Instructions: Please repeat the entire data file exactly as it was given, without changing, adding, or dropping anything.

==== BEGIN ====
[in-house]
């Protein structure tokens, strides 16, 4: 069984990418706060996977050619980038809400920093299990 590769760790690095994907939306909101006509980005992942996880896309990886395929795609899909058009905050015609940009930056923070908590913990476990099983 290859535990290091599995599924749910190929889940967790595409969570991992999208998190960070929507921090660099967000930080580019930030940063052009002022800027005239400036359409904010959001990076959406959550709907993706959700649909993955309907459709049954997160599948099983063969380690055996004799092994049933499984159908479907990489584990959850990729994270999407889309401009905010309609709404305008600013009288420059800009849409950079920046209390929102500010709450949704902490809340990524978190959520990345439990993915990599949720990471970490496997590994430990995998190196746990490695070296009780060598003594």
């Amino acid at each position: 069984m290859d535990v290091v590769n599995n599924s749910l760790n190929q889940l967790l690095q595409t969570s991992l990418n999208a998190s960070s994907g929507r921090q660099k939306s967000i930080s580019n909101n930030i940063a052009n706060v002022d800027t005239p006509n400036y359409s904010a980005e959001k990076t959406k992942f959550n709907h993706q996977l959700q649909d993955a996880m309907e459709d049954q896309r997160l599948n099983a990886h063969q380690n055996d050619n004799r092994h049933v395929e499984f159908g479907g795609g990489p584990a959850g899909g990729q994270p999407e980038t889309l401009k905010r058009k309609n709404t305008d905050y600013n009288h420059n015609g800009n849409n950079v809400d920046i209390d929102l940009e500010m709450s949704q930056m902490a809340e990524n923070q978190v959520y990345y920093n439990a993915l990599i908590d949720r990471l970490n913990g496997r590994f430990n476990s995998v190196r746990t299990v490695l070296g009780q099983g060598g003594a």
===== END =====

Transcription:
[in-house]
């Protein structure tokens, strides 16, 4: 069984990418706060996977050619980038809400920093299990 590769760790690095994907939306909101006509980005992942996880896309990886395929795609899909058009905050015609940009930056923070908590913990476990099983 290859535990290091599995599924749910190929889940967790595409969570991992999208998190960070929507921090660099967000930080580019930030940063052009002022800027005239400036359409904010959001990076959406959550709907993706959700649909993955309907459709049954997160599948099983063969380690055996004799092994049933499984159908479907990489584990959850990729994270999407889309401009905010309609709404305008600013009288420059800009849409950079920046209390929102500010709450949704902490809340990524978190959520990345439990993915990599949720990471970490496997590994430990995998190196746990490695070296009780060598003594």
């Amino acid at each position: 069984m290859d535990v290091v590769n599995n599924s749910l760790n190929q889940l967790l690095q595409t969570s991992l990418n999208a998190s960070s994907g929507r921090q660099k939306s967000i930080s580019n909101n930030i940063a052009n706060v002022d800027t005239p006509n400036y359409s904010a980005e959001k990076t959406k992942f959550n709907h993706q996977l959700q649909d993955a996880m309907e459709d049954q896309r997160l599948n099983a990886h063969q380690n055996d050619n004799r092994h049933v395929e499984f159908g479907g795609g990489p584990a959850g899909g990729q994270p999407e980038t889309l401009k905010r058009k309609n709404t305008d905050y600013n009288h420059n015609g800009n849409n950079v809400d920046i209390d929102l940009e500010m709450s949704q930056m902490a809340e990524n923070q978190v959520y990345y920093n439990a993915l990599i908590d949720r990471l970490n913990g496997r590994f430990n476990s995998v190196r746990t299990v490695l070296g009780q099983g060598g003594a």